26. October 2020 · Comments Off on Writing a musical · Categories: Olio

Newton invented calculus during a pandemic. Shakespeare wrote King Lear during a pandemic. I’m not as smart or creative as those two (Who is?) and our pandemic is small potatoes compared to theirs (Thank heavens for small favors.), but we are in a pandemic and I’m pretty smart and creative. What was I going to do? Write a musical, of course!

Why a musical? I love musicals. Musicals are probably the only type of popular entertainment that I truly enjoy and don’t just watch so that I can understand what other people are talking about. I actually do a fair bit of watching and reading for that reason – trying to understand popular culture even though I don’t find it enjoyable – and that reason alone. I could have written another novel during this pandemic but the market for Jewish-themed literary fiction and comic literary fiction is dead, dead, dead (even more dead than the market for just plain old serious American literary fiction). Those are the kinds of novels I write, read and love. Actually, I think there is still a sizable market for those types of books, but publishers disagree. I’m done unless publishers change their minds. It could happen.

Write what you love. I’m not going to write some revenge porn thriller that attracts middle-aged male readers. No stories about dudes with guns blasting away or spies deftly avoiding and killing bad guys. I’d hate myself even if I were successful at it. I’m not going to write some sob story about a woman in trouble for middle-aged female readers, either. There’s a definite market for all those kinds of books, but every time I read one (so that I can understand what other people are talking about), I scratch my head and wonder, “Why on earth are people reading this tripe?”

I don’t fully know why, proud artistic snob that I am, I love musicals, but I can make some guesses. One, musicals are usually about romance and I’m a romantic dude. Two, they almost always have comic elements and usually are comedies. I like happy endings. I live for comedy. Three, they are usually filled with 32-bar AABA songs and I think that song form is golden. Fourth and ignoring the esoterica of song form, they have music. I love music. Fifth, they are live entertainment and I love seeing real people in 3D doing their thing.

But writing a musical? That always seemed like too big a mountain for me to climb. It’s not the lyric writing. I’ve written hundreds of songs. It’s not the melody writing. See note on lyric writing. It’s not the libretto. Those are fun to write. It’s putting it all together: the songs, the lyrics, the libretto, and the non-singing musical elements into one coherent, delightful, snappy story that can make people smile, laugh, and jump out of their seats at the end to applaud. It always seemed like too much for one person to do. Until now.

For some unknown reason the mountain didn’t seem as high during this pandemic. Maybe that’s how Newton felt about calculus and Shakespeare felt about King Lear during their pandemics. Who knows? All I know is that I felt I could do what I never thought I could do before. Truth is that when I started to write this musical, I was hoping for someone to work with me and write the music. I’d do the book and lyrics, both. But I asked a composer to work with me and his response was, “You write good tunes. There’s no reason you can’t write the whole thing by yourself.” Actually, I think musical writing to him is the equivalent of writing a spy novel for me – beneath him – but I appreciated his cheerleading.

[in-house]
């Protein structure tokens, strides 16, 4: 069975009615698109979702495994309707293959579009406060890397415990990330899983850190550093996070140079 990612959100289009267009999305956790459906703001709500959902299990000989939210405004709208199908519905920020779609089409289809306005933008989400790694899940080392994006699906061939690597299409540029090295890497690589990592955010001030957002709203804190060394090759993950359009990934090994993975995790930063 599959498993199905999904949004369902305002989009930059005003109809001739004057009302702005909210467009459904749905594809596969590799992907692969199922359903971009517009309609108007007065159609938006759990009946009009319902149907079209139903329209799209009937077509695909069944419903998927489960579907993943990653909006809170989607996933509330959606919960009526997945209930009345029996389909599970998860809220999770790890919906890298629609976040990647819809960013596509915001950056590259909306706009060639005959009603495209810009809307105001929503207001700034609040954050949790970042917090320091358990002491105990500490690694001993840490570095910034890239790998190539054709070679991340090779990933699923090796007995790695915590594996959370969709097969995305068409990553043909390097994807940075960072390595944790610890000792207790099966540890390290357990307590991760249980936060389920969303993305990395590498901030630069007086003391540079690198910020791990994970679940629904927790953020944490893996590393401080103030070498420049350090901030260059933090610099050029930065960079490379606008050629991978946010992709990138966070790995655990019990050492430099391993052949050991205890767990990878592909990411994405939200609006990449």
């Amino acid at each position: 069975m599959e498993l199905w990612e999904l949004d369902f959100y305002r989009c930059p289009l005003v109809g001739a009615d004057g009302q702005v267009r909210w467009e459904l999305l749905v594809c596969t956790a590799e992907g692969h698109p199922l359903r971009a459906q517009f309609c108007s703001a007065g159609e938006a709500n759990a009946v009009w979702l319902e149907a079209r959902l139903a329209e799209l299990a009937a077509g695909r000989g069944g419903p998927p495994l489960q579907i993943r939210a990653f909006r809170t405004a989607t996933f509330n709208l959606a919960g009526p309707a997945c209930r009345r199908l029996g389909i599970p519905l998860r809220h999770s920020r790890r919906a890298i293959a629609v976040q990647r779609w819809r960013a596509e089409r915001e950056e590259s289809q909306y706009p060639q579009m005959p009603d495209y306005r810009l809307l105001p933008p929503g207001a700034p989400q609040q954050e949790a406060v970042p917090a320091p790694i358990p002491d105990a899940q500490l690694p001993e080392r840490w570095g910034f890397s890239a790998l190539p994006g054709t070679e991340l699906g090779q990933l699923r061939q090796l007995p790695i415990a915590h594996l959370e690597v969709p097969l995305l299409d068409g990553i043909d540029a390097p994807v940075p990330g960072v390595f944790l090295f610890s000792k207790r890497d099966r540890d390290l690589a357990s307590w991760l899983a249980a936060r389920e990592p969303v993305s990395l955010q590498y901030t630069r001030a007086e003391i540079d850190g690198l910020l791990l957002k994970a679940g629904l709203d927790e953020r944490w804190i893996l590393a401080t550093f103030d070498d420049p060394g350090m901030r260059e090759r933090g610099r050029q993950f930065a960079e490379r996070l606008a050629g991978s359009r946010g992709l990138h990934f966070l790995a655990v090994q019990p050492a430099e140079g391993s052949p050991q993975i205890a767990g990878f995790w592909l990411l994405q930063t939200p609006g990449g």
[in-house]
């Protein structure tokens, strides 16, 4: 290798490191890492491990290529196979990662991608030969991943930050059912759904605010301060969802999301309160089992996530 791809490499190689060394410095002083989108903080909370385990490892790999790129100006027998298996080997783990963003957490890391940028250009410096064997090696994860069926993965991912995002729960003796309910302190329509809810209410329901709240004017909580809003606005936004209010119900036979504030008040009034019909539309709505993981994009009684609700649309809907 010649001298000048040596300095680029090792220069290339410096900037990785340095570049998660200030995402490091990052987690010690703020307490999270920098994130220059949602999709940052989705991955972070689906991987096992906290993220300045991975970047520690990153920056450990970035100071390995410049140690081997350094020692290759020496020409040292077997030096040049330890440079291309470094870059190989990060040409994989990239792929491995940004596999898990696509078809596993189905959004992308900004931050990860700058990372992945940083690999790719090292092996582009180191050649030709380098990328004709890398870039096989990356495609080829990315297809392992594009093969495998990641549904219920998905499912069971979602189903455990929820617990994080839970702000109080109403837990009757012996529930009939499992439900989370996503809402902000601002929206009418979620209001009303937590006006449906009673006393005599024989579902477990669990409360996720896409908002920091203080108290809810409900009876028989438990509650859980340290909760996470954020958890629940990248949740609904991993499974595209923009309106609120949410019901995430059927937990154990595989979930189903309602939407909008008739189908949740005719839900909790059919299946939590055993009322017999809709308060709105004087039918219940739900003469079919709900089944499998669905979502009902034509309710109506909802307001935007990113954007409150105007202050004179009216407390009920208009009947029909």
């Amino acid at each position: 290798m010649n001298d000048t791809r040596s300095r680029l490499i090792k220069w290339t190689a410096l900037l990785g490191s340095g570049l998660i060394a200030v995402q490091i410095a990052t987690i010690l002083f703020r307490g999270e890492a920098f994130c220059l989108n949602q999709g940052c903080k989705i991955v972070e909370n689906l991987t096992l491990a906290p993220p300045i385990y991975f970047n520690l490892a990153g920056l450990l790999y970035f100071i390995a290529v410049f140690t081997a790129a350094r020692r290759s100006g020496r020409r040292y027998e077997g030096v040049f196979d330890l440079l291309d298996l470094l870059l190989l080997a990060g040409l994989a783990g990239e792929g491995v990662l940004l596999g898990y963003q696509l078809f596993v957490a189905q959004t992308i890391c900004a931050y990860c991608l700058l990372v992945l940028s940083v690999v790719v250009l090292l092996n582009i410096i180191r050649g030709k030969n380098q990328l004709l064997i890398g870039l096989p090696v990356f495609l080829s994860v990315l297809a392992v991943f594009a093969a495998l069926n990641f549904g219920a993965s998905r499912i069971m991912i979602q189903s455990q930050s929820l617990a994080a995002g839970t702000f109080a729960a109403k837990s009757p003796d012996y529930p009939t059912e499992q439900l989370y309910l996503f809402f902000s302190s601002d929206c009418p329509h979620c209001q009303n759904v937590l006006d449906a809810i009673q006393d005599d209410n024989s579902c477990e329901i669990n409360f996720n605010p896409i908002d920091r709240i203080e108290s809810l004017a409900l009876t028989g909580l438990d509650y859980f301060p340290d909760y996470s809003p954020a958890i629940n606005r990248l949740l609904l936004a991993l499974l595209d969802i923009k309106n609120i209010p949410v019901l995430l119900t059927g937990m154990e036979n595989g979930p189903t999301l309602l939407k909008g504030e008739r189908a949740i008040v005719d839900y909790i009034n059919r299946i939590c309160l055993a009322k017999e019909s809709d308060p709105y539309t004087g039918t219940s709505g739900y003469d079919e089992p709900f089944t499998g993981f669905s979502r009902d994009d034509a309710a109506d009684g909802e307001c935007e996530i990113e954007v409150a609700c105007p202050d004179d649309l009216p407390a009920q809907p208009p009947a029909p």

So I wrote a musical comedy about two 18 year old women in love in DC during the era of a fictional awful, lying, dictator-wannabe president named Crumb (yes, he’s a stand-in for Trump). ¬†How did an old Jewish dude come up with that idea? Originally, I was going to write a musical based on a satirical novel about a tobacco lobbyist. But It turns out that writing about a man with zero redeeming features who proudly champions a product that kills people and has no capacity for love is not exactly musical material. While doing research for that idea for a musical, I started reading about a soda-pop lobbyist who was once a bigwig in the Log Cabin Republicans and who is a Never Trumper.

I think the Log Cabin Republicans are inherently funny, kind of like the way I think Jews for Jesus are inherently funny. There’s something about the “yuckstaposition” of a pro-LGBTQ group (actually a pro-gay group that pretends it supports the entire LGBTQ community) in a political party dominated and partly defined by its homophobia that is both tragic and funny at the same time. Funny to me at any rate. Now I was getting somewhere in terms of a musical.

The soda-pop lobbyist didn’t seem like musical material, though. What if I replaced her with someone without the baggage of promoting obesity and diabetes in our population? Someone younger and more idealistic. What if a young libertarian was in love with some Green New Deal type because opposites attract? Now that’s musical comedy. I was off to the races.

I wrote the libretto in a flash. The tunes came in a hurry, too. Now I’m working out the tough part for me, actually arranging the tunes into mini-scenes with music composition that involves no singing at all. Real composing! Slowly but surely I’m getting there. I’m about four weeks away from finishing all the non-singing composition.

I love this musical. I’m as proud of it as anything I’ve done creatively. Its title is Never! It’s not as impressive as inventing calculus or writing King Lear, vu den. What is? But it is ambitious. Plus it’s damn good.